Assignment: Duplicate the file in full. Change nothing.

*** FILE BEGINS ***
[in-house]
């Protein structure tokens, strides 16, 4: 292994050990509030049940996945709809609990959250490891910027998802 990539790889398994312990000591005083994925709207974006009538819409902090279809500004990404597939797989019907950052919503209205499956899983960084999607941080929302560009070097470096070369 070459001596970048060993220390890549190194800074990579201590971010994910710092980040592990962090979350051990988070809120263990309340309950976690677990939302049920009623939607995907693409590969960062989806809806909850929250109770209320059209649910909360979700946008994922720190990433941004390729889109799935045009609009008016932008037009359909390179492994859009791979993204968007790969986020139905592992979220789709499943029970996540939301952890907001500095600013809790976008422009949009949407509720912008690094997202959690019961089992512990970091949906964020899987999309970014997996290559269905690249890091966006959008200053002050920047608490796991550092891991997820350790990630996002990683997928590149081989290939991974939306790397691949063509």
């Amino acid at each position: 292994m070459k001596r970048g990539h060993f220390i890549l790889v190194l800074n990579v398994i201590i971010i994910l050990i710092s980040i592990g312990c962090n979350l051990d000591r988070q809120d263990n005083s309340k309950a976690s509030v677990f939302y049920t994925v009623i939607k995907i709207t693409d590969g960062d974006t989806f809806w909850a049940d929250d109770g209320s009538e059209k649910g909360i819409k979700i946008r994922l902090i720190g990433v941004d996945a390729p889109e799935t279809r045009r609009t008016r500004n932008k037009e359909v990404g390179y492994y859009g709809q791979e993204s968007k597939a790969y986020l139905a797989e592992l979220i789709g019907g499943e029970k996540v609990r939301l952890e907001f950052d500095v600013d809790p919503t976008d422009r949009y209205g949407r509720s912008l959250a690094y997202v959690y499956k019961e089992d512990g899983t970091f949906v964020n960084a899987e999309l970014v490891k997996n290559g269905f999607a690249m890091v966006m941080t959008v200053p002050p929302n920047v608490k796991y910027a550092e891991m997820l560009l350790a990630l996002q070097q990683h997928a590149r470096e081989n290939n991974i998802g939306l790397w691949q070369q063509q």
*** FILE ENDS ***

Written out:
[in-house]
């Protein structure tokens, strides 16, 4: 292994050990509030049940996945709809609990959250490891910027998802 990539790889398994312990000591005083994925709207974006009538819409902090279809500004990404597939797989019907950052919503209205499956899983960084999607941080929302560009070097470096070369 070459001596970048060993220390890549190194800074990579201590971010994910710092980040592990962090979350051990988070809120263990309340309950976690677990939302049920009623939607995907693409590969960062989806809806909850929250109770209320059209649910909360979700946008994922720190990433941004390729889109799935045009609009008016932008037009359909390179492994859009791979993204968007790969986020139905592992979220789709499943029970996540939301952890907001500095600013809790976008422009949009949407509720912008690094997202959690019961089992512990970091949906964020899987999309970014997996290559269905690249890091966006959008200053002050920047608490796991550092891991997820350790990630996002990683997928590149081989290939991974939306790397691949063509």
């Amino acid at each position: 292994m070459k001596r970048g990539h060993f220390i890549l790889v190194l800074n990579v398994i201590i971010i994910l050990i710092s980040i592990g312990c962090n979350l051990d000591r988070q809120d263990n005083s309340k309950a976690s509030v677990f939302y049920t994925v009623i939607k995907i709207t693409d590969g960062d974006t989806f809806w909850a049940d929250d109770g209320s009538e059209k649910g909360i819409k979700i946008r994922l902090i720190g990433v941004d996945a390729p889109e799935t279809r045009r609009t008016r500004n932008k037009e359909v990404g390179y492994y859009g709809q791979e993204s968007k597939a790969y986020l139905a797989e592992l979220i789709g019907g499943e029970k996540v609990r939301l952890e907001f950052d500095v600013d809790p919503t976008d422009r949009y209205g949407r509720s912008l959250a690094y997202v959690y499956k019961e089992d512990g899983t970091f949906v964020n960084a899987e999309l970014v490891k997996n290559g269905f999607a690249m890091v966006m941080t959008v200053p002050p929302n920047v608490k796991y910027a550092e891991m997820l560009l350790a990630l996002q070097q990683h997928a590149r470096e081989n290939n991974i998802g939306l790397w691949q070369q063509q």